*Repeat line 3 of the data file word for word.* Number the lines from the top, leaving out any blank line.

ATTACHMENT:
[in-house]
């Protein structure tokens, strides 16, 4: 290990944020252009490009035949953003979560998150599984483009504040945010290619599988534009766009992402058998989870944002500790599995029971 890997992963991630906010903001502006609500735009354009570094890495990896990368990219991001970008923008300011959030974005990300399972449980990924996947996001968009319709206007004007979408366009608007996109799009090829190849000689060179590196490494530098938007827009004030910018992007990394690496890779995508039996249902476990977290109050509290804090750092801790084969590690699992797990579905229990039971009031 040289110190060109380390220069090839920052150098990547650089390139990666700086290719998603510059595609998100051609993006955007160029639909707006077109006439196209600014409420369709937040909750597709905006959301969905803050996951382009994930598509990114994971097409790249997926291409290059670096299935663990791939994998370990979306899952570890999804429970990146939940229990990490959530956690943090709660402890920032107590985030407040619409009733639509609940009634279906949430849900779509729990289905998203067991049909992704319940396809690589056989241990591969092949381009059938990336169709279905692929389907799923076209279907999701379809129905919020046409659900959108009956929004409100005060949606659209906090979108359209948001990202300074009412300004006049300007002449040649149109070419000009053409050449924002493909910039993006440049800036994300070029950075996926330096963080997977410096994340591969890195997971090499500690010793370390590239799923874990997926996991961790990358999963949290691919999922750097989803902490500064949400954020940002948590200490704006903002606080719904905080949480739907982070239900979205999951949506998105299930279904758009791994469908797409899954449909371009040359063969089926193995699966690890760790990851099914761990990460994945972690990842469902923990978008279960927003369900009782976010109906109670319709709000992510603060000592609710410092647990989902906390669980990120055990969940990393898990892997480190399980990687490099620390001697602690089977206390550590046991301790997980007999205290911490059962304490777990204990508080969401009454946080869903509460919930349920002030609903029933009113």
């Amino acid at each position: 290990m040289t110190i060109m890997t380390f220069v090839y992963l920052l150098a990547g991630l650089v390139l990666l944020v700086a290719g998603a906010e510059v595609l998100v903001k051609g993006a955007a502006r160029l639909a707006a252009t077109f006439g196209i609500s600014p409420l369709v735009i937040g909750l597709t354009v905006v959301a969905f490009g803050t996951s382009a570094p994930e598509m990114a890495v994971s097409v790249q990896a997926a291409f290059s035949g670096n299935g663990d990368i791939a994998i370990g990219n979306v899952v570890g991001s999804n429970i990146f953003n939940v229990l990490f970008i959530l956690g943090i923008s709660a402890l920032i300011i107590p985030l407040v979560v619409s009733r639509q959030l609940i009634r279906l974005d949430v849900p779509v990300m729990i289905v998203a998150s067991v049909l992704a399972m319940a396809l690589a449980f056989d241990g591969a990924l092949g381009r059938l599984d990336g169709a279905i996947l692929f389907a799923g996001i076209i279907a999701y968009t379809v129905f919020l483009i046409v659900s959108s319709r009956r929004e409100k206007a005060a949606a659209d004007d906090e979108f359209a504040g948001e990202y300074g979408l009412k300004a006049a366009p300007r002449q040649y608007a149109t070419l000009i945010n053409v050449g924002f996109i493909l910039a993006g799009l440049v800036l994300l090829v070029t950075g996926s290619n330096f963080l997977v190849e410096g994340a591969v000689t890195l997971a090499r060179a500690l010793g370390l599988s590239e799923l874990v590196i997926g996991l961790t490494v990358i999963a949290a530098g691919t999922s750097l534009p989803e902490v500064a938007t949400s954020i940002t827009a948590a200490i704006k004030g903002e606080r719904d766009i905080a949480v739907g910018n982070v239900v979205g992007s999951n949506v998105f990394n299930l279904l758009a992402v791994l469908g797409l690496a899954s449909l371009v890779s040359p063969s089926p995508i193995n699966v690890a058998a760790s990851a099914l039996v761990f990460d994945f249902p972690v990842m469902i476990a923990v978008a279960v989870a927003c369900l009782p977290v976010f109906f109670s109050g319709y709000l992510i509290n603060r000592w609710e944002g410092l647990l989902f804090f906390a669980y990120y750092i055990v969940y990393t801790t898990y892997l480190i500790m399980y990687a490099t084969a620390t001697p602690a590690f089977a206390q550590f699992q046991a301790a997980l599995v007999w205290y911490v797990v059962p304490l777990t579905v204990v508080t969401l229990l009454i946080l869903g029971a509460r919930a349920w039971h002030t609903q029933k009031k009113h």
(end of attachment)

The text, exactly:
């Amino acid at each position: 290990m040289t110190i060109m890997t380390f220069v090839y992963l920052l150098a990547g991630l650089v390139l990666l944020v700086a290719g998603a906010e510059v595609l998100v903001k051609g993006a955007a502006r160029l639909a707006a252009t077109f006439g196209i609500s600014p409420l369709v735009i937040g909750l597709t354009v905006v959301a969905f490009g803050t996951s382009a570094p994930e598509m990114a890495v994971s097409v790249q990896a997926a291409f290059s035949g670096n299935g663990d990368i791939a994998i370990g990219n979306v899952v570890g991001s999804n429970i990146f953003n939940v229990l990490f970008i959530l956690g943090i923008s709660a402890l920032i300011i107590p985030l407040v979560v619409s009733r639509q959030l609940i009634r279906l974005d949430v849900p779509v990300m729990i289905v998203a998150s067991v049909l992704a399972m319940a396809l690589a449980f056989d241990g591969a990924l092949g381009r059938l599984d990336g169709a279905i996947l692929f389907a799923g996001i076209i279907a999701y968009t379809v129905f919020l483009i046409v659900s959108s319709r009956r929004e409100k206007a005060a949606a659209d004007d906090e979108f359209a504040g948001e990202y300074g979408l009412k300004a006049a366009p300007r002449q040649y608007a149109t070419l000009i945010n053409v050449g924002f996109i493909l910039a993006g799009l440049v800036l994300l090829v070029t950075g996926s290619n330096f963080l997977v190849e410096g994340a591969v000689t890195l997971a090499r060179a500690l010793g370390l599988s590239e799923l874990v590196i997926g996991l961790t490494v990358i999963a949290a530098g691919t999922s750097l534009p989803e902490v500064a938007t949400s954020i940002t827009a948590a200490i704006k004030g903002e606080r719904d766009i905080a949480v739907g910018n982070v239900v979205g992007s999951n949506v998105f990394n299930l279904l758009a992402v791994l469908g797409l690496a899954s449909l371009v890779s040359p063969s089926p995508i193995n699966v690890a058998a760790s990851a099914l039996v761990f990460d994945f249902p972690v990842m469902i476990a923990v978008a279960v989870a927003c369900l009782p977290v976010f109906f109670s109050g319709y709000l992510i509290n603060r000592w609710e944002g410092l647990l989902f804090f906390a669980y990120y750092i055990v969940y990393t801790t898990y892997l480190i500790m399980y990687a490099t084969a620390t001697p602690a590690f089977a206390q550590f699992q046991a301790a997980l599995v007999w205290y911490v797990v059962p304490l777990t579905v204990v508080t969401l229990l009454i946080l869903g029971a509460r919930a349920w039971h002030t609903q029933k009031k009113h």